We all have goals. Big or small, they are always present in the back of our minds. Me, I have aspirations of competing in the Olympics representing South Korea. It’s a big one, and as I get older it’s more akin to standing at the bottom of Mt. Everest with a pair of exercise shorts and sandals on. I’ve by no means given up on it, but I’ve come to look at it as something that is reliant on many things lining up — much like stars would align.
It can be discouraging.
With our horses, there is a heavy sense of urgency to tick as many of the boxes as we can before our bodies won’t allow us to go further or before our horses say they are unhappy in their jobs. I will be 33 this year, and it’s difficult to see young riders competing at their first CCI4* or making Nations Cup teams in Europe, while I’m taking a sabbatical (a saddle-ical?) from the riding to pursue my career.
But then I think about Sir Mark Todd, who at the age of 61 just completed another Olympic Games in Rio de Janeiro — rumor has it that in London, they would not even let him in the Athletes’ Village because they could hardly believe he was an athlete! I think about Nick Skelton, who won an Olympic gold medal at the age of 58 last year. I think about the fact that the United States Eventing Association has a Centuries Club, where the combined age of horse and rider must be at least 100 years old to qualify.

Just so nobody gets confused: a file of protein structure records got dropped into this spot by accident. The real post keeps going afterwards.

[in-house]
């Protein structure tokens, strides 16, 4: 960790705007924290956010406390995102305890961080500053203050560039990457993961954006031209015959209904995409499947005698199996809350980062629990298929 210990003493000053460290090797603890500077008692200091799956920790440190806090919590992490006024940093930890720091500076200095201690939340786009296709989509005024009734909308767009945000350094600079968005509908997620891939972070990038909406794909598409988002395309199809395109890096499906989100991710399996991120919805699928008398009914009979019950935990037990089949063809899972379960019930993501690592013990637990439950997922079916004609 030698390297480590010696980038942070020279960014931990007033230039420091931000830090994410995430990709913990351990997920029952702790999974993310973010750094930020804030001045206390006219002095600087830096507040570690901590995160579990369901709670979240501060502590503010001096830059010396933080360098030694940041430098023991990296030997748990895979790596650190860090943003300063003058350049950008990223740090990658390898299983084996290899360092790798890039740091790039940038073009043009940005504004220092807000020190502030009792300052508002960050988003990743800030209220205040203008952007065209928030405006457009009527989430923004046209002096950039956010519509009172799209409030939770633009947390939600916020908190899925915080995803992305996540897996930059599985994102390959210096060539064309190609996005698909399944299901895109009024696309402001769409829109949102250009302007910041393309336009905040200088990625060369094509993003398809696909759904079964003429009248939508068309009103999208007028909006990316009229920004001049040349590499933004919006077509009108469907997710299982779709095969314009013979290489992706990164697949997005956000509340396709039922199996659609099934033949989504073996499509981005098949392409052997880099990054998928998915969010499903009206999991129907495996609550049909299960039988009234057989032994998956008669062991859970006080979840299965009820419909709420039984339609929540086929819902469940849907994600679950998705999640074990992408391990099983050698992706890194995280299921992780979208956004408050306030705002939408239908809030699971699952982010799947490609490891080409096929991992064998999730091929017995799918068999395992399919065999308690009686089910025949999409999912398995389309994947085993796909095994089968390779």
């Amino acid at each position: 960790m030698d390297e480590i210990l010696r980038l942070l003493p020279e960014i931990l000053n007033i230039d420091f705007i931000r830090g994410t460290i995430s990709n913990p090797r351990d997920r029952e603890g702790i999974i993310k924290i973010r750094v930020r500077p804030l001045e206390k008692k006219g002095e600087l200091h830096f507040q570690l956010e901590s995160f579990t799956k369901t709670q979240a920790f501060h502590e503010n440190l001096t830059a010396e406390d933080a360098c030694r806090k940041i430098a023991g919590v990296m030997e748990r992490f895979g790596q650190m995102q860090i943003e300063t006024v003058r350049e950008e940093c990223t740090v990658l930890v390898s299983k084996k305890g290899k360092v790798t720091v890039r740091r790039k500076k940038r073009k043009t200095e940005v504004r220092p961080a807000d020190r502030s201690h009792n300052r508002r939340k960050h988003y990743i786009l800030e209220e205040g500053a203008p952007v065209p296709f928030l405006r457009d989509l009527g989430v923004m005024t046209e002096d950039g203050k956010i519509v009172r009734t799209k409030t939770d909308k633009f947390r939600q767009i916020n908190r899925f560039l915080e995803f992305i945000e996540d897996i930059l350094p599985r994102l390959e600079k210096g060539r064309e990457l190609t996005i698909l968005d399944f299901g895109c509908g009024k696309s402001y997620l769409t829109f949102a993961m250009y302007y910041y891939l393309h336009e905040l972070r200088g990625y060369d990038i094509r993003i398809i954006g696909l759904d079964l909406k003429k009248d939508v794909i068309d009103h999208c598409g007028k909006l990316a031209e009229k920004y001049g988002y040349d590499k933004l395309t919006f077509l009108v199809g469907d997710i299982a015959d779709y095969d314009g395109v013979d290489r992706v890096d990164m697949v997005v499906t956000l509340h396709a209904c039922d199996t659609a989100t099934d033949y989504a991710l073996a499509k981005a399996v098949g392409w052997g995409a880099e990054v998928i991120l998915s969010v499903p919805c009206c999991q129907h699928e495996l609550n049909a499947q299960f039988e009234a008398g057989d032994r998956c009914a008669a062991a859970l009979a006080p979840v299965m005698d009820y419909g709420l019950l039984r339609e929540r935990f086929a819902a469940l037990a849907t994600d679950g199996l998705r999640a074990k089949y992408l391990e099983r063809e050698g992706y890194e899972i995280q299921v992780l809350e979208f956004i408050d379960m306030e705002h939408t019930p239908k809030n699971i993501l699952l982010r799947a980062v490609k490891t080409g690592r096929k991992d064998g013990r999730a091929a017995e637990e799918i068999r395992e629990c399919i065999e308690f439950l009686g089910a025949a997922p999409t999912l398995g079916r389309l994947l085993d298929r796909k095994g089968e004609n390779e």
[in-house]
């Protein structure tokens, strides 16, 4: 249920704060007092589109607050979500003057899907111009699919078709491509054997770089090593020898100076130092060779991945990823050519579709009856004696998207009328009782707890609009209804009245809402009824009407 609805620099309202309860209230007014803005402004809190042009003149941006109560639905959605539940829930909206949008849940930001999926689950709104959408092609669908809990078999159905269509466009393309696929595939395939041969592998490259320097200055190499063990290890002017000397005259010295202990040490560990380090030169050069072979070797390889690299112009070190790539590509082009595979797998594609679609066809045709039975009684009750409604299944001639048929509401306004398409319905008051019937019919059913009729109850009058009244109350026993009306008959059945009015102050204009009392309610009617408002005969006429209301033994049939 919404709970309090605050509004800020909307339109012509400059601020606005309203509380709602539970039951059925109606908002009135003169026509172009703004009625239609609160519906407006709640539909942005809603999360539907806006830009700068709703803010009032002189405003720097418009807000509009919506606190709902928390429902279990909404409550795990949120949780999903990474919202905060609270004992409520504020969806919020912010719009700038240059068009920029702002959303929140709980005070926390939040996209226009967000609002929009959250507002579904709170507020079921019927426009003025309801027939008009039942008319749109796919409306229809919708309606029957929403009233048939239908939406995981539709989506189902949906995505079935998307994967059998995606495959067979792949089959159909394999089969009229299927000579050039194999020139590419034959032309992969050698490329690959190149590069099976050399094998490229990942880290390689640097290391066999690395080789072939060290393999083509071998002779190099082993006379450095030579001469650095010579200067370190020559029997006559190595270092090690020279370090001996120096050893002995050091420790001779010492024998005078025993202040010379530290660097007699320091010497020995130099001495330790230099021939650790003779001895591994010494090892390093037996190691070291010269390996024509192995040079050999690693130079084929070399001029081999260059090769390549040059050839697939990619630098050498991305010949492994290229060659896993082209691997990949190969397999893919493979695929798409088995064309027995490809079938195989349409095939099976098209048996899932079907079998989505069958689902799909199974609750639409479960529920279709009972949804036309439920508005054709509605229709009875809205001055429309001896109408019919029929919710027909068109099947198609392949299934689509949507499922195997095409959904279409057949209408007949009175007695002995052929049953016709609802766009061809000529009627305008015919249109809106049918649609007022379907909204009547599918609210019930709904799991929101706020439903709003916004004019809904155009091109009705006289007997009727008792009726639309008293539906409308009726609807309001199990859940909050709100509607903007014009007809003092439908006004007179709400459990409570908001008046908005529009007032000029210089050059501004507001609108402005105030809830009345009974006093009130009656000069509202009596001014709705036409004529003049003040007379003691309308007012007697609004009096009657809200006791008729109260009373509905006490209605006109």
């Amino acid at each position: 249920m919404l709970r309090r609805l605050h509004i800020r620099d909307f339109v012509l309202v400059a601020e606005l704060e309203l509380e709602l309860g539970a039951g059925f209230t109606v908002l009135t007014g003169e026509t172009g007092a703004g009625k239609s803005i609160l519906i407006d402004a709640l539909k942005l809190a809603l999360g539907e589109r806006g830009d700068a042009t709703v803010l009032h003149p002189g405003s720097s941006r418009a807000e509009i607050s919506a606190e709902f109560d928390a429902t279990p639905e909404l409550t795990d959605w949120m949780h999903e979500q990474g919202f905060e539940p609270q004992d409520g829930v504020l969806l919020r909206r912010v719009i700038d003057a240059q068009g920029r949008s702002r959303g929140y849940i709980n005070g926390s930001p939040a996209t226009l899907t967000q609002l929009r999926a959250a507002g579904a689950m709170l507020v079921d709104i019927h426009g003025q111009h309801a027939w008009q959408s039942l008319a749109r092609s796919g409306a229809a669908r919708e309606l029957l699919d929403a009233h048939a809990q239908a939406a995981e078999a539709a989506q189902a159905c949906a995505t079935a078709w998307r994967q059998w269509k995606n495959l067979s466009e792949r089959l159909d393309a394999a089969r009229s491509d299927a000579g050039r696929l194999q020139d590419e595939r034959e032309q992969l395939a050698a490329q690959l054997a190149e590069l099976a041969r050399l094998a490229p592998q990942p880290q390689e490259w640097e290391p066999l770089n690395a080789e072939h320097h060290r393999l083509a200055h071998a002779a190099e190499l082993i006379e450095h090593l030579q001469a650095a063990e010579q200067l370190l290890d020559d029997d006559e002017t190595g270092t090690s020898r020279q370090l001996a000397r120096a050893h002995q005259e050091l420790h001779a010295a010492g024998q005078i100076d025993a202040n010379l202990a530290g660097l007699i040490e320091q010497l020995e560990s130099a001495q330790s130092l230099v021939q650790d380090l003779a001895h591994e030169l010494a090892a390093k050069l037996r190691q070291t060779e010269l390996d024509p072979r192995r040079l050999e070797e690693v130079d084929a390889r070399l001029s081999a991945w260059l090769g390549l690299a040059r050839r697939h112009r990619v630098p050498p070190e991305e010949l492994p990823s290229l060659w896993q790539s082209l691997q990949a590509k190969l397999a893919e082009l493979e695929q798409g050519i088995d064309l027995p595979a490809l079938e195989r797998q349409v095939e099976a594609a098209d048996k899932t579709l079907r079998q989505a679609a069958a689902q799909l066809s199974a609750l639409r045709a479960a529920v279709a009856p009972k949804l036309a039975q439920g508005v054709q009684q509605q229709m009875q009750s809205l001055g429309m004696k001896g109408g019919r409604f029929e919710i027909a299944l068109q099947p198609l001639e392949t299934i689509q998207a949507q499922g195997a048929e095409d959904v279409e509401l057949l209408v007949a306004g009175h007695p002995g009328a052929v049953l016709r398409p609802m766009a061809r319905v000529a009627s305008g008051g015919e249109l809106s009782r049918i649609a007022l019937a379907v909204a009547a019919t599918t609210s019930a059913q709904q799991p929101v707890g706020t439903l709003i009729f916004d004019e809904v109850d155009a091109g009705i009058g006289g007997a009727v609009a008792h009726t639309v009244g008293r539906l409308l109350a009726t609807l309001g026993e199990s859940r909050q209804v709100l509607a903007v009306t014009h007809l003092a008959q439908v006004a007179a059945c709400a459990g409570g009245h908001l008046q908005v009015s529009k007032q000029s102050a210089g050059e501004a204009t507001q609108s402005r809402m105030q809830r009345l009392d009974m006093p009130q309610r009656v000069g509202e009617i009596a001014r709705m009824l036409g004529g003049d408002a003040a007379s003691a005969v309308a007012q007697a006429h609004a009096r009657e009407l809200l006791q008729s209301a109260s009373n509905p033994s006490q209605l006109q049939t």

I cannot imagine the amount of pressure riders at the top of their game feel on a daily basis, and the unending feeling that time is running out. The pressure to perform, to take advantage of having a talented horse that is also sound, the feeling that this is your one shot and doing everything to make the best of it is enough to make any grown adult question all of their life decisions. The crushing disappointment of watching your goals melt away into the realm of a daydream — that feeling that something tangible is being snatched away, has a tendency to crush confidence and dull the spirit.
There are two approaches when things aren’t happening on your predetermined schedule:
Get frustrated and continue to operate the same way you always have.
Get frustrated and change something.
I am guilty of scenario A in most cases, so learning to embrace scenario B is an uphill battle. Anyone with a big dream wants it — whatever “it” may be — badly. In most cases, they’re willing to do whatever it takes to get it. But it is those riders that swallow their pride, take a deep breath, and adjust their sails who will make up the storylines we continue to write about.
Change is necessary. Your ability to adapt, to overcome, and to rise is what will define you, not the all-out sprint to squeeze those accomplishments in before you get “too old”. Let’s face it: in this sport, you’re never too old.